The Sikh Project: Photographers Amit-Naroop are documenting a community's identity
Photographers Amit Amin and Naroop Jhooti are chronicling the 'Sikh identity' through portraits of men and women from the community, in the US (where their work is known as The Sikh Project), and previously in the UK (where their series was called The Singh project)
Three years ago, in 2013, two photographers Amit Amin and Naroop Jhooti decided to document their Sikh brethren who wear a turban and beard as a part of their religious and cultural identity.
This gave birth to their Kickstarter funded photo-series ‘The Singh Project’ which highlights the distinct ways Sikh men project their identities. These un-stylised, studio portraits of Sikhs have become internationally famous and this year, with the help of the Sikh Coalition, they are bringing their project to America. The Sikh Project featured portraits of 38 Sikhs (men and women, both) from 17-25 September 2016 at a New York gallery.
An interview with the duo revealed several interesting aspects about the photo series, including its origins.
How did you come up with the idea for 'The Singh Project'?
Back in 2013, we did a lot of work in an East London area called Shoreditch, which is supposed to be really hip. We started to notice men who had started growing growing long beards to stand out and be cool.
We thought it was really interesting because Sikh men have grown beards for thousands of years as a part of their religion and never as a fashion statement; it’s just an integral part of who they are. That’s when we thought, why not do a project with beards and Sikh men, to show how this has been a part of our religion for years. We then extended our idea to incorporate the turban with the beard. We wanted to throw a spotlight on the juxtaposition between the beard and identity and how Sikh men carry their identity.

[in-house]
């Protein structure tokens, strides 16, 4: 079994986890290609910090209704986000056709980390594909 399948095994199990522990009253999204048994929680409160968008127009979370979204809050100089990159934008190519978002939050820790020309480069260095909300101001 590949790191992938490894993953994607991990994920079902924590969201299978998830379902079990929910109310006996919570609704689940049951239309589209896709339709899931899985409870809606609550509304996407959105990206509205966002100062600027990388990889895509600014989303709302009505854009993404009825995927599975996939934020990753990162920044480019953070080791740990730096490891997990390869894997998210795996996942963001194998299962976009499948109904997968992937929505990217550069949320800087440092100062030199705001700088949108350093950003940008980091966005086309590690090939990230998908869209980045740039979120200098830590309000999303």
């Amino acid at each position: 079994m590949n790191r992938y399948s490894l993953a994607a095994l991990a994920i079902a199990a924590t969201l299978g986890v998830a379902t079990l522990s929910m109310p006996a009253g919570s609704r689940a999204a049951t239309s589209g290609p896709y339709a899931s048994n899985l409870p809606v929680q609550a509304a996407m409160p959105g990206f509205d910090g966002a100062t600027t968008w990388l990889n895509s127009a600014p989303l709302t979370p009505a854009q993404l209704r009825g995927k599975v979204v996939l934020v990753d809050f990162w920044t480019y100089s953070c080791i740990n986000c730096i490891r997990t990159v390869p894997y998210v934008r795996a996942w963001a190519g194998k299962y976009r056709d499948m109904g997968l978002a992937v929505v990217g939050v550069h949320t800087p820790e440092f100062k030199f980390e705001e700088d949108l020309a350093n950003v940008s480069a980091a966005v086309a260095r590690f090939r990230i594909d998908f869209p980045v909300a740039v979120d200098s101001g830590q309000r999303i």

We decided to name the project ‘The Singh Project’ with ‘Singh’ being the last name of many Sikh men.
The US project is called ‘The Sikh Project’ because it also features women who wear turbans; we wanted to include women who carry their Sikh identity too.
How do you find your subjects, and think 'Yes, this is the person I want to photograph'?
Initially it was very difficult for us to find people for ‘The Singh Project’. We first photographed my grandfather and my dad’s friend; who were both Sikh men with beards and turbans. We retouched those photographs, and we would walk around in South Hall (which is predominately an Indian area in London) and show those photographs to people on an iPad. We would tell them the reasoning behind our photo-series and ask them if they would like to get involved. Initially, people were hesitant to be a part of it, but slowly over time, we started to get enough people.
We wanted to photograph them as they were because, it was about how they looked, and also what they did for a living. This way we could break stereotypes and show the world that all Sikh men weren’t accountants, doctors and engineers — but they are also polo players, magicians, boxers or watch makers.
So when we started trying to gather portraits for 'The Sikh Project', we worked with the Sikh Coalition in New York. We made a list of the kind of people we wanted to photograph. With the popularity of 'The Singh Project' working for us, and our predetermined list, it was much easier to find subjects willing to be photographed. We even did a casting on Facebook for people to submit portraits with back stories; and we selected one or two like that as well.